Chapter 8 August 2011

    Chapter 9 September 2011

    Chapter 10 October 2011

    Chapter 11 November 2011

    Chapter 12 December 2011


    This is the third volume of Mexican drug war news in the the Wounded Eagle series, this time covering the last half of 2011.

    The year 2011 was the last full year of Partido Accion Nacional Mexican president Felipe Calderon in office. The first half of 2011 was marked by two of the largest mass graves of any period in Mexican history in Durango and Tamaulipas, but it ended with politics with the state elections in Coahuila, Mexico state and several others.

    Politics dominated the news in Mexico starting with those two elections and continuing with the growing profile of Javier Sicilia and his peace movement as the peace movement began dealing with the drug war from a political point of view. Their influence had grown so much that it netted Sicilia two separate meetings with President Calderon, and two meetings with national politicians, and has even hinted an influence in the Mexican national legislative agenda.

    An obscure leftist poet and writer, Javier Sicilia lost his son in a drug murder in March 2011, but later would come out of nowhere to lead Mexico's peace movement. Starting in 2011 the Mexican press had provided coverage for his movement and his marches, and the politics of Sicilia would become important in the years to come, at least if you ask Sicilia and the Mexican press.

    The top political story of 2011, in this writer's opinion, was the sudden rise and fall of Humberto Morerira Valdes, former governor of Coahuila and until December 2011, head of Mexico's most powerful political entity, the Partido Revolucionario Institucional (PRI). Moreira fell from his lofty position when it was revealed the extent to which his government had acquired public debt, much of it illegally without any legislative oversight, some monies of which found their way into the coffers of at least one former Coahuila state official, Javier Villareal.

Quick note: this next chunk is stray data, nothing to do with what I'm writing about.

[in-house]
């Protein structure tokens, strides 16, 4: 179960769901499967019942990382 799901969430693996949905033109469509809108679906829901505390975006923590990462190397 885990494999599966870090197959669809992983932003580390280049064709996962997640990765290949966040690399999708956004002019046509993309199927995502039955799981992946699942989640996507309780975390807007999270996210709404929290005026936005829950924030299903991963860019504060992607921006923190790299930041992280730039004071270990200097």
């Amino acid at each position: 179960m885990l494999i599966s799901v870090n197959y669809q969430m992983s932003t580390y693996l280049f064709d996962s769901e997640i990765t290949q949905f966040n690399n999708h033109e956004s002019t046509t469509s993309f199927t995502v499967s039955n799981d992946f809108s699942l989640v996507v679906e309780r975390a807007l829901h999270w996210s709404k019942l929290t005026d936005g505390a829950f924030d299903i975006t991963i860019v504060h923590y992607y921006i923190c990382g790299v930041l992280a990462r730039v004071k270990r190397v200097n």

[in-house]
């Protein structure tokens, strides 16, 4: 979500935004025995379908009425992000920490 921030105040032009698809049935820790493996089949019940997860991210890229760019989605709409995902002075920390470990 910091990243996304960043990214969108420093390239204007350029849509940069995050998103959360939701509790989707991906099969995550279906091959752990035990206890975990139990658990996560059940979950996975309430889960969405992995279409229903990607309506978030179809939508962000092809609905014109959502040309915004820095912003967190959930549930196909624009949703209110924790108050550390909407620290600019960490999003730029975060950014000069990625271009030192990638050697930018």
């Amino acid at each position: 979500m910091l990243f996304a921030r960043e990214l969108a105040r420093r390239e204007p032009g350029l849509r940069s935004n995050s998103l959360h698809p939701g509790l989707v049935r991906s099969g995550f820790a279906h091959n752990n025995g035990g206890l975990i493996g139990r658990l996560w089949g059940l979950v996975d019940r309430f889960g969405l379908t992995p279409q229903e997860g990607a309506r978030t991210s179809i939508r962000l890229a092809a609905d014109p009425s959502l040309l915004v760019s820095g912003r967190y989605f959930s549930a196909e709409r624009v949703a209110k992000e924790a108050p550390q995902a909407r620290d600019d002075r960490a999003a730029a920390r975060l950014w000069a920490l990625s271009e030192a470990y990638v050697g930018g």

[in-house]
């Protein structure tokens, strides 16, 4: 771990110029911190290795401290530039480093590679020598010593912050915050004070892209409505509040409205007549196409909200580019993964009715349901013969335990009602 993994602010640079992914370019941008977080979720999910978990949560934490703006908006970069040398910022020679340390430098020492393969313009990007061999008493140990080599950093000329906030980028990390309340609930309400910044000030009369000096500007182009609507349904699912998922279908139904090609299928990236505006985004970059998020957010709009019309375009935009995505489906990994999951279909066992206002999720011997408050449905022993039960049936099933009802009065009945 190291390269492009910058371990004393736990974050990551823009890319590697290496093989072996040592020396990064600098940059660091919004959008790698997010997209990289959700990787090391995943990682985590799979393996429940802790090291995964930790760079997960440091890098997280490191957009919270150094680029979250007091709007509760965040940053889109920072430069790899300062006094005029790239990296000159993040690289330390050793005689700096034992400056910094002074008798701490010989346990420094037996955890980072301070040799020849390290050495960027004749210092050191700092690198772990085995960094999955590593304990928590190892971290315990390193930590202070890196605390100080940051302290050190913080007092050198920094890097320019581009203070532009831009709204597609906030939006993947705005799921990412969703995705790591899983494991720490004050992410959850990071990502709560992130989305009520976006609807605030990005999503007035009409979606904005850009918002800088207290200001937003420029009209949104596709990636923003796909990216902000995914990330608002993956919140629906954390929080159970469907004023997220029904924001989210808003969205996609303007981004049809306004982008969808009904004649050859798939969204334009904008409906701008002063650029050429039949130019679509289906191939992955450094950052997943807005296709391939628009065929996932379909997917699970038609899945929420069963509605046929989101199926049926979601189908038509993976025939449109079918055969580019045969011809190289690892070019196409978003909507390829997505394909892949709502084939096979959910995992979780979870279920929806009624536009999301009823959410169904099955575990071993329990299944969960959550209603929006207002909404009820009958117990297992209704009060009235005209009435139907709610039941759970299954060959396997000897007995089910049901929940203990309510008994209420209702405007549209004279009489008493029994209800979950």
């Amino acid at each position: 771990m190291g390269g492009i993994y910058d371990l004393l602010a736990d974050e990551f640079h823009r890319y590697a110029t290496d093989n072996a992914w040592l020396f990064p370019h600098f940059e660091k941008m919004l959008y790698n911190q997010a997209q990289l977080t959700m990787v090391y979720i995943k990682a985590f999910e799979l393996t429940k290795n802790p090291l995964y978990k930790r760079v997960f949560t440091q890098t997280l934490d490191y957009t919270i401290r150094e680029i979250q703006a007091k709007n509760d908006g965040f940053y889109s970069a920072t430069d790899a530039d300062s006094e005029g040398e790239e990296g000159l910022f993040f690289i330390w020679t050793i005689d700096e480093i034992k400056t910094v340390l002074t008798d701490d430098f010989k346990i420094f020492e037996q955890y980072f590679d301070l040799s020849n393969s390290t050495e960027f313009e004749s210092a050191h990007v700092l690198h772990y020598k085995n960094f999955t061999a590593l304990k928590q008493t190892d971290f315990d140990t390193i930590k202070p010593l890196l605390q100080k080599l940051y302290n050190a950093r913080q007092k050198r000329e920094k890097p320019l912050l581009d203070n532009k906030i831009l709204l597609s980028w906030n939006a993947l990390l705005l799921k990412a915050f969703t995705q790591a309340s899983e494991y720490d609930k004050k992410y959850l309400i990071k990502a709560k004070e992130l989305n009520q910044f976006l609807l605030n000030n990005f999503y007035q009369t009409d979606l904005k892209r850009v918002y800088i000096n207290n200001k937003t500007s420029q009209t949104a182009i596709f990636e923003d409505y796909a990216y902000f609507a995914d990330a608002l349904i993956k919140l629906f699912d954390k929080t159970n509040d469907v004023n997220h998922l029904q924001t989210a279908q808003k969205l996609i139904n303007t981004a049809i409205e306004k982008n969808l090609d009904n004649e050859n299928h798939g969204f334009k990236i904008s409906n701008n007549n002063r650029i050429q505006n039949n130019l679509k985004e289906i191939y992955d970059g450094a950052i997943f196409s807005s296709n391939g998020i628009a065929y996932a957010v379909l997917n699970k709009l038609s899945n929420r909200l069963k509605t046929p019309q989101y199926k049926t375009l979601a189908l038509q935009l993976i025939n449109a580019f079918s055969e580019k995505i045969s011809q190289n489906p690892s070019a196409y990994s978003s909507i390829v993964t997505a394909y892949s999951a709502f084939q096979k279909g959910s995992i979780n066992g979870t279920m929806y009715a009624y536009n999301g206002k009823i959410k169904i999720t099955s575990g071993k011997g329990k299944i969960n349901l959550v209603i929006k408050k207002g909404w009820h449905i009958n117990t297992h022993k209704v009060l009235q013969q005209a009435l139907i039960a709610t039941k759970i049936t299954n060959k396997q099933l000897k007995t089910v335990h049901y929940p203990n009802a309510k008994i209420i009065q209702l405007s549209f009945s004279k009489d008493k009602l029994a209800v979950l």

The San Fernando graves, easily the worst found in Mexico of drug war victims is a find ignored by the US press except for the mention of the sensational news that some of the victims were killed as part of gladiator style competitions. And like the San Fernando victims, most of the the Durango victims have to date not been identified. It would come out later that the reason why the Los Zetas group in San Fernando decided to hijack buses was that Los Zetas' rival Gulf Cartel was using the public bus system to transport shooters to the north. No doubt many of those murdered in that months long pogrom -- to call it what it is -- were in fact innocents. Local Mexican crime gangs still use bus hijackings to recruit their shooters.